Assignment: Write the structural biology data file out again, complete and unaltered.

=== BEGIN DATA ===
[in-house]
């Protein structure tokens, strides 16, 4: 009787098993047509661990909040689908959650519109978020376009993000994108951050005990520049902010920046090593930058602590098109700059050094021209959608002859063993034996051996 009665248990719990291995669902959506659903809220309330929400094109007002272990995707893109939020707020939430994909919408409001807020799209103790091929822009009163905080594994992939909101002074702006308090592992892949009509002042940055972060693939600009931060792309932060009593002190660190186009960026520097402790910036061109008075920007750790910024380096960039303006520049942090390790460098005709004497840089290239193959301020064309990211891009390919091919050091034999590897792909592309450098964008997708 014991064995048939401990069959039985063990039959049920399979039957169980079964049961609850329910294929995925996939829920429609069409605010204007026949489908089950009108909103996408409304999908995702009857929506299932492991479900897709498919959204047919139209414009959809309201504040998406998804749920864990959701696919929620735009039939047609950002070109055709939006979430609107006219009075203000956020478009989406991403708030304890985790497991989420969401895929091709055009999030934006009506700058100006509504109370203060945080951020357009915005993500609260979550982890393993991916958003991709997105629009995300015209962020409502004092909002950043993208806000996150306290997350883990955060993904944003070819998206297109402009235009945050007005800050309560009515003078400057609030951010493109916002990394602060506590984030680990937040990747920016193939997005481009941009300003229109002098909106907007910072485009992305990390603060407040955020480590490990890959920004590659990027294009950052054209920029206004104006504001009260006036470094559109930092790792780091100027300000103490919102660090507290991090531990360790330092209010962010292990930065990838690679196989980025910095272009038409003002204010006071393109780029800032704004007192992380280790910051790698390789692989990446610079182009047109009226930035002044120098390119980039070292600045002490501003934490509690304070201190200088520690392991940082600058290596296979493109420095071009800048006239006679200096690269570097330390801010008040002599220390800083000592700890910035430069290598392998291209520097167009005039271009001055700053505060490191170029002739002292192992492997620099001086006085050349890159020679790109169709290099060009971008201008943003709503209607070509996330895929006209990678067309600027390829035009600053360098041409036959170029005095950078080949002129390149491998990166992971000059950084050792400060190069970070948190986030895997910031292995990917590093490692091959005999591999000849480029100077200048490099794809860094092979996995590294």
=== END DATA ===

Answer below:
[in-house]
């Protein structure tokens, strides 16, 4: 009787098993047509661990909040689908959650519109978020376009993000994108951050005990520049902010920046090593930058602590098109700059050094021209959608002859063993034996051996 009665248990719990291995669902959506659903809220309330929400094109007002272990995707893109939020707020939430994909919408409001807020799209103790091929822009009163905080594994992939909101002074702006308090592992892949009509002042940055972060693939600009931060792309932060009593002190660190186009960026520097402790910036061109008075920007750790910024380096960039303006520049942090390790460098005709004497840089290239193959301020064309990211891009390919091919050091034999590897792909592309450098964008997708 014991064995048939401990069959039985063990039959049920399979039957169980079964049961609850329910294929995925996939829920429609069409605010204007026949489908089950009108909103996408409304999908995702009857929506299932492991479900897709498919959204047919139209414009959809309201504040998406998804749920864990959701696919929620735009039939047609950002070109055709939006979430609107006219009075203000956020478009989406991403708030304890985790497991989420969401895929091709055009999030934006009506700058100006509504109370203060945080951020357009915005993500609260979550982890393993991916958003991709997105629009995300015209962020409502004092909002950043993208806000996150306290997350883990955060993904944003070819998206297109402009235009945050007005800050309560009515003078400057609030951010493109916002990394602060506590984030680990937040990747920016193939997005481009941009300003229109002098909106907007910072485009992305990390603060407040955020480590490990890959920004590659990027294009950052054209920029206004104006504001009260006036470094559109930092790792780091100027300000103490919102660090507290991090531990360790330092209010962010292990930065990838690679196989980025910095272009038409003002204010006071393109780029800032704004007192992380280790910051790698390789692989990446610079182009047109009226930035002044120098390119980039070292600045002490501003934490509690304070201190200088520690392991940082600058290596296979493109420095071009800048006239006679200096690269570097330390801010008040002599220390800083000592700890910035430069290598392998291209520097167009005039271009001055700053505060490191170029002739002292192992492997620099001086006085050349890159020679790109169709290099060009971008201008943003709503209607070509996330895929006209990678067309600027390829035009600053360098041409036959170029005095950078080949002129390149491998990166992971000059950084050792400060190069970070948190986030895997910031292995990917590093490692091959005999591999000849480029100077200048490099794809860094092979996995590294």